Enclosed is a link to a group of 42 Psalms which I have adopted for my own religious practice from the 13th century Marian Psalter. As I have stated in previous posts these psalms while they are in most ways relatively unchanged from the originals have received some significant adaptations for their use within a religion of Thea. As of now I call this group of psalms simply The Psalms of Thea. Check this Psalms to Thea 2.docx.
As stated in previously many of the original 150 psalms of the Marian Psalter perhaps over half of them can easily be adopted for Theanic use. Why have I only adopted 42 of them at this time? One will note when one views the collection of 42 that the psalms are both arranged by the days of the week and times of the day. Thus ideally two psalms should be recited each morning, two at noon or early afternoon, and two each evening. Thus each day a group of six differing psalms are to be recited. Each day of the week a differing group of psalms are recited. Thus we have 42 psalms, six a day x seven days = 42. At the beginning of each week the pattern repeats itself.
The question may be asked why limit oneself to only six psalms a day. Why not simply read a few psalms daily without such a structure of devotion. The fact is that I am persuaded by the idea held by most ancient and medieval cultures that one of the most effective ways to internalize the message and spirit of any religious text is to memorize it and to recite that memorized text regularly. In that way the text in a sense becomes much more a part of one internal reality than if one simply reads that text once in a while when one is in the mood or when one wants to experience its aesthetic qualities. Most religious traditions historically have followed this practice. Thus religious Jews attempted to memorize vast parts of the Torah and the Davidic Psalms. Muslims regularly memorized the Koran and the Medieval Christian monastics memorized the Biblical Psalter of David as well.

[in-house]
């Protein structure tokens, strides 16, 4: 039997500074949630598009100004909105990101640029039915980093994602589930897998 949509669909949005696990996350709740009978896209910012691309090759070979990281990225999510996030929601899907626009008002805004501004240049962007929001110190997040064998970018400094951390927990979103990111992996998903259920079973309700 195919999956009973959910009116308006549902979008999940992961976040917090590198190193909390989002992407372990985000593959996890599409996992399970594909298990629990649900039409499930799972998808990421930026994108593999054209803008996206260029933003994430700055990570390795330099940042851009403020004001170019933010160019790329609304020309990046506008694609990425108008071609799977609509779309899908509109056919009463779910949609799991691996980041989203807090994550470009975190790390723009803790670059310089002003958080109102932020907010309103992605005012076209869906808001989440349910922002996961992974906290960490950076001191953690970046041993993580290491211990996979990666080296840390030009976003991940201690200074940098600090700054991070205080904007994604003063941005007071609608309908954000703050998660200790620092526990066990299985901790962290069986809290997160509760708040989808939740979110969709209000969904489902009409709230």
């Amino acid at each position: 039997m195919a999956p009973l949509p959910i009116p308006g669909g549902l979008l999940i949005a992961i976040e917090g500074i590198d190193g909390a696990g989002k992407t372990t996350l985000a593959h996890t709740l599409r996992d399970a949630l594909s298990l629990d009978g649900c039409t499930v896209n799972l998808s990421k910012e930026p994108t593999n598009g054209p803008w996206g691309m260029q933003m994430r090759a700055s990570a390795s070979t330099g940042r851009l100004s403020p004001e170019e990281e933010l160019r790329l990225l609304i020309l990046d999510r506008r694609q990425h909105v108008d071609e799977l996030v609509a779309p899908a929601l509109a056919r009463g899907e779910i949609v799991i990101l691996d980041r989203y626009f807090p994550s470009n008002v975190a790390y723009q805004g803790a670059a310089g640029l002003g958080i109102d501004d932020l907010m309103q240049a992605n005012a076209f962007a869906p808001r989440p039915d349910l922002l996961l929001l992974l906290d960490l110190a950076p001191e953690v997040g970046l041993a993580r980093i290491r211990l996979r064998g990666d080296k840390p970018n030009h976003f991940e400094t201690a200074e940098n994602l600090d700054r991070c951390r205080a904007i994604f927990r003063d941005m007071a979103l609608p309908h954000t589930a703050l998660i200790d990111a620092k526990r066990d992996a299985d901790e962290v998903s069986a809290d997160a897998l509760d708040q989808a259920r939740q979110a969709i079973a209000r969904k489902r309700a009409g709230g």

Of course such a religious practice requires some effort to memorize the texts and furthermore the unfortunate fact is that one can hear truths repeated even within one head and on ones lips on a regular basis and still refuse to internalize the message in ones heart and behavior. I am certainly guilty of this too often and furthermore I often find myself breaking the rules of my own religious practice. On the other hand if one never makes the attempt to struggle within a consistent religious discipline one will find oneself on the path toward a practical atheism in which one gives lip service only to ones religion or one sheds ones religion altogether.
A few more words about the collection. First one must remember that this is a work in process. I do plan to resume my work of adaptation and many more psalms will be added to the collection. How they will they be used devotionally? I do not know at this time. Since my powers of memorization are not strong I doubt that it would be useful for me to attempt to memorize many more of the psalms – but who knows. People who have much better memories than do I of course without a doubt could easily memorize a much larger collection. And then again a memorization of the psalms is not absolutely essential. There can be little doubt that a regular reading of a few of the psalms and a meditation on their meanings each day would be very valuable spiritually. In fact even a cursory reading of the psalms periodically could aid in moving one toward devotion to Thea.
Some may ask why I have thus far added these particular psalms to the collection of 42 and not others. There is no special reason. These psalms I particularly liked and felt to be meaningful. However there are many other beautiful psalms within the Psalter which could have been placed within this collection just as well. I also should say that there is no particular order to my collection either. Perhaps I will or some one else will attempt to provide some form of order to them based on some of the common themes found within the psalms. It would be a good project. However I have not had the time or energy thus far to do any of this work myself.
All of this being said I hope that the psalms are enjoyed. I hope that others will find them to be as meaningful to their own religious practice as they have been to mine